Commentary on Review I

by Robert Perry

Here is our first review. We are reviewing fifty ideas. The fact that we are doing a review at all makes a clear statement: You only review ideas when you are serious about learning them.

This review can be very boring if it is not properly understood. Let me first speak for a bit about the purpose of the reviews, then about this review in particular.

The purpose is simple—to review the ideas

  1. So that they sink in,
  2. And so that we see how interrelated they are.

Different reviews take different approaches to accomplishing these two objectives. A favorite way to accomplish the first is to list the idea being reviewed, followed by some related comments that are also worded in the first person. We are then instructed to read slowly over these related comments and then spend some time thinking about them, adding more related thoughts of our own.

Do you see the logic of this process? The Course is trying to build a bridge between the idea and your mind. This bridge is composed of thoughts related to the idea, thoughts that expand on the idea and helps the truth of it sink in and become a part of your mind.

This bridge has two parts. The first part is made up of related thoughts supplied by the Course, thoughts which, though given by the Course, read as if they are our own thoughts. They are in the first person. They are short, simple and direct. They sound exactly like the thoughts that we ourselves are supposed to generate.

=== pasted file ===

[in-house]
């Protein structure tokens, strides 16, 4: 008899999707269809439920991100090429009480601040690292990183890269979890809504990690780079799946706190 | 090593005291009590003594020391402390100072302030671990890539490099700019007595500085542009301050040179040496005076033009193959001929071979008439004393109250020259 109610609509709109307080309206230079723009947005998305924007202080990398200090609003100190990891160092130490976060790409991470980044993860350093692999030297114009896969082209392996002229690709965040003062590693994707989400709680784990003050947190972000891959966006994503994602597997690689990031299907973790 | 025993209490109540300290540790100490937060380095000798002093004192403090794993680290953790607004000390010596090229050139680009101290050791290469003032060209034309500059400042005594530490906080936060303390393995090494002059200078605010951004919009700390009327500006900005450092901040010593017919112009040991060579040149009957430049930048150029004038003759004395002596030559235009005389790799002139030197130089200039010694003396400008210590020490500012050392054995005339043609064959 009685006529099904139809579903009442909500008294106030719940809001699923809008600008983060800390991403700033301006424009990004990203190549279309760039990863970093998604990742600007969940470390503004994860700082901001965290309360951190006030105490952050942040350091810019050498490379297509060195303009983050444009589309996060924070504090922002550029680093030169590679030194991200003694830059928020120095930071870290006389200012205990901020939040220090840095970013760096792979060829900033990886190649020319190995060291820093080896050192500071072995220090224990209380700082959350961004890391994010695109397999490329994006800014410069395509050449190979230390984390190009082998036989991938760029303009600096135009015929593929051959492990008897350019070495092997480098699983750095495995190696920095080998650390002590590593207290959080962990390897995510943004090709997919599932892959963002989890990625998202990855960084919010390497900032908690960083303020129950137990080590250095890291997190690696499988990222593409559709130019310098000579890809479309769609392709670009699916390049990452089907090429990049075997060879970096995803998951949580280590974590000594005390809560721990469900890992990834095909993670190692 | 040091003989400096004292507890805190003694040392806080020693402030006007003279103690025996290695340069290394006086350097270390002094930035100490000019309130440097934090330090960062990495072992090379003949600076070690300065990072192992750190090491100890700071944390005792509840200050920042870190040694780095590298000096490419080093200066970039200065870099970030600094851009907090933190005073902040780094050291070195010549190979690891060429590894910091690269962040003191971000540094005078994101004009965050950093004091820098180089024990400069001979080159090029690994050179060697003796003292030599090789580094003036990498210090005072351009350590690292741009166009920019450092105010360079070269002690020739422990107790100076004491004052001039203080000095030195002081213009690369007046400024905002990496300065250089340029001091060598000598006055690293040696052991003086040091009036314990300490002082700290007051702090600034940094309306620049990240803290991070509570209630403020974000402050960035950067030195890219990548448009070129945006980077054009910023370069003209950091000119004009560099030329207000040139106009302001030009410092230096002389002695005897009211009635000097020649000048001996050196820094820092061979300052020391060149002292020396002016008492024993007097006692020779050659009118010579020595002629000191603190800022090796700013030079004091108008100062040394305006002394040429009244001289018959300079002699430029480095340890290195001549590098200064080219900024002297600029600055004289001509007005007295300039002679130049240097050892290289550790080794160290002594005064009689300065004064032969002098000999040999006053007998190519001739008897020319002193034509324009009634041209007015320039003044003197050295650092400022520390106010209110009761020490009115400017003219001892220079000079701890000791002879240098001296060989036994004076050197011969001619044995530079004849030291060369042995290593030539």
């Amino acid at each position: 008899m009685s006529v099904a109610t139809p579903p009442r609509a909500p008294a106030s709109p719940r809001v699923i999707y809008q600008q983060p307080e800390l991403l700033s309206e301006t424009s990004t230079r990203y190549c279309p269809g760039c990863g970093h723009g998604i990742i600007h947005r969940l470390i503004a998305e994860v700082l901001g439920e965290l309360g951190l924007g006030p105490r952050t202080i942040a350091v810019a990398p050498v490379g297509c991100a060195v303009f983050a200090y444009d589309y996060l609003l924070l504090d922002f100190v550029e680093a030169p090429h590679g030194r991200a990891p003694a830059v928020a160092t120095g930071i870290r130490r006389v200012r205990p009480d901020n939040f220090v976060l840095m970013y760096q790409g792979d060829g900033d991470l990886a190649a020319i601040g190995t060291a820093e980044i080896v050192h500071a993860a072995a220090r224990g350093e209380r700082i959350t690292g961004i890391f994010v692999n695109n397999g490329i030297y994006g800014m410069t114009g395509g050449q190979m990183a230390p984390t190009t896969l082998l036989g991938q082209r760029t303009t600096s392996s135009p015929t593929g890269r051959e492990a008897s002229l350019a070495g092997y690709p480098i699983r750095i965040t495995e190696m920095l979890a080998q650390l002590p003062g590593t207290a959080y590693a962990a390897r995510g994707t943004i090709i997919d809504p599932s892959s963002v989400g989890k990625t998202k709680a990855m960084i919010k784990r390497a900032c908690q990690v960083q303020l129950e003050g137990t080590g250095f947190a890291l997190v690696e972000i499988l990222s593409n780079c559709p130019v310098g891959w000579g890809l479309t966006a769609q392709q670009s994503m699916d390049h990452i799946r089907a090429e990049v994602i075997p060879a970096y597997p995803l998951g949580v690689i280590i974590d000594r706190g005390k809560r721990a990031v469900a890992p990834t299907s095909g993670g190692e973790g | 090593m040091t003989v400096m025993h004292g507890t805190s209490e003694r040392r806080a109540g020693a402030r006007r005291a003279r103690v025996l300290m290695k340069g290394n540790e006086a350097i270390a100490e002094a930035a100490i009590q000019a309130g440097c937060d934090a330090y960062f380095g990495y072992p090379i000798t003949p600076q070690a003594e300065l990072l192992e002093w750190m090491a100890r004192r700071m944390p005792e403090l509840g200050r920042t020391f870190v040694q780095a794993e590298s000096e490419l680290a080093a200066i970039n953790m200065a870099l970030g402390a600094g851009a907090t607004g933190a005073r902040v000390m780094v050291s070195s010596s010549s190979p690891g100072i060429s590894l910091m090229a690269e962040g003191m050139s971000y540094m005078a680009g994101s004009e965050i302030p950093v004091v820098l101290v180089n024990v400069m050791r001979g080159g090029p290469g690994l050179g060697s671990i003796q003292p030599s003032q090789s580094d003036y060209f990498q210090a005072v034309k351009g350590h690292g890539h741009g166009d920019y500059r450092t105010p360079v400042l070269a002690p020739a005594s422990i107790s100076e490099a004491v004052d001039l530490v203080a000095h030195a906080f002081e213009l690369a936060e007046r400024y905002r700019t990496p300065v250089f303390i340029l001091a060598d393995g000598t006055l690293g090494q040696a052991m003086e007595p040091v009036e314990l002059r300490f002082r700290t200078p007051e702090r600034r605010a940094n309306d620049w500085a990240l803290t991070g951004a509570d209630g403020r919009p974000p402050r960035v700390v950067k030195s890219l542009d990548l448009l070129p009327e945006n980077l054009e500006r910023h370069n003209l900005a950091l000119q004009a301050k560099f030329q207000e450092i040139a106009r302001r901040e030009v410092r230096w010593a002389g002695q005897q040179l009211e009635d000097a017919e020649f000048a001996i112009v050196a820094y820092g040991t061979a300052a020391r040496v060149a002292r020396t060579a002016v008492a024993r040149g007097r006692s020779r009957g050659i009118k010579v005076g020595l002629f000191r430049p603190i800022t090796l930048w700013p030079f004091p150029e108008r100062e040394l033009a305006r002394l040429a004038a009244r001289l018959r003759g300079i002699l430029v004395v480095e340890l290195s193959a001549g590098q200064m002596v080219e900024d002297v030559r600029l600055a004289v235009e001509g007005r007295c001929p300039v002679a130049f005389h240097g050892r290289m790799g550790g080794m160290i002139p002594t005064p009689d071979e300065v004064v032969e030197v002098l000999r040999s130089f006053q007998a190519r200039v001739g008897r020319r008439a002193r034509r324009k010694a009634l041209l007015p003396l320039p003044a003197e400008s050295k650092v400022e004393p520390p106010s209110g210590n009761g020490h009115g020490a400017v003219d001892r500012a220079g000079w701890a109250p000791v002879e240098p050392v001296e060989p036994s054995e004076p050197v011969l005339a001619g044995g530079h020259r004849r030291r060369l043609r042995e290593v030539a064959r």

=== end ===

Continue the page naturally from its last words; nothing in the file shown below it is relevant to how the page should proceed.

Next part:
Reading these leads to the second part of the bridge: Our own related thoughts. These make the idea being reviewed even more personal, more a part of our minds. Much of the purpose of this review, then, is to help the ideas being reviewed to cross this two part bridge and thus become more a part of our minds.

How about the second objective, that of seeing the relationships among the ideas being reviewed? That will happen naturally, because the related comments included after each idea are slanted in this direction. They are slanted toward showing you how this idea relates to the others. Indeed, he implies in paragraph 6 of the introduction to this review that even the wording of the ideas has here and there been slightly changed to help them tie into the other ideas.

PARAGRAPHS 1-3

Exercise: as often as possible (suggestion: every hour on the hour), for at least 2 minutes

  • Alone in a quiet place, SLOWLY read one of the five lessons and the related comments. Notice that the comments are written as if they are your own thoughts about the idea. Try to imagine that they are. Read them as if they are a transcript of your own thoughts. It will help if you frequently insert your name (after "I"), or emphasize "I" "me" and "my." This will set you up for the next phase, in which you generate similar thoughts of your own.
  • Close your eyes and think about the idea and the comments. Think particularly about the central point of the commentary paragraph. Reflect on it. Let related thoughts come (utilizing the training you've received in that practice). If your mind wanders, repeat the idea and then get back to your reflection. This is the same basic exercise as in Lesson 50, in which you actively think about ideas in order to let them sink more deeply into your mind.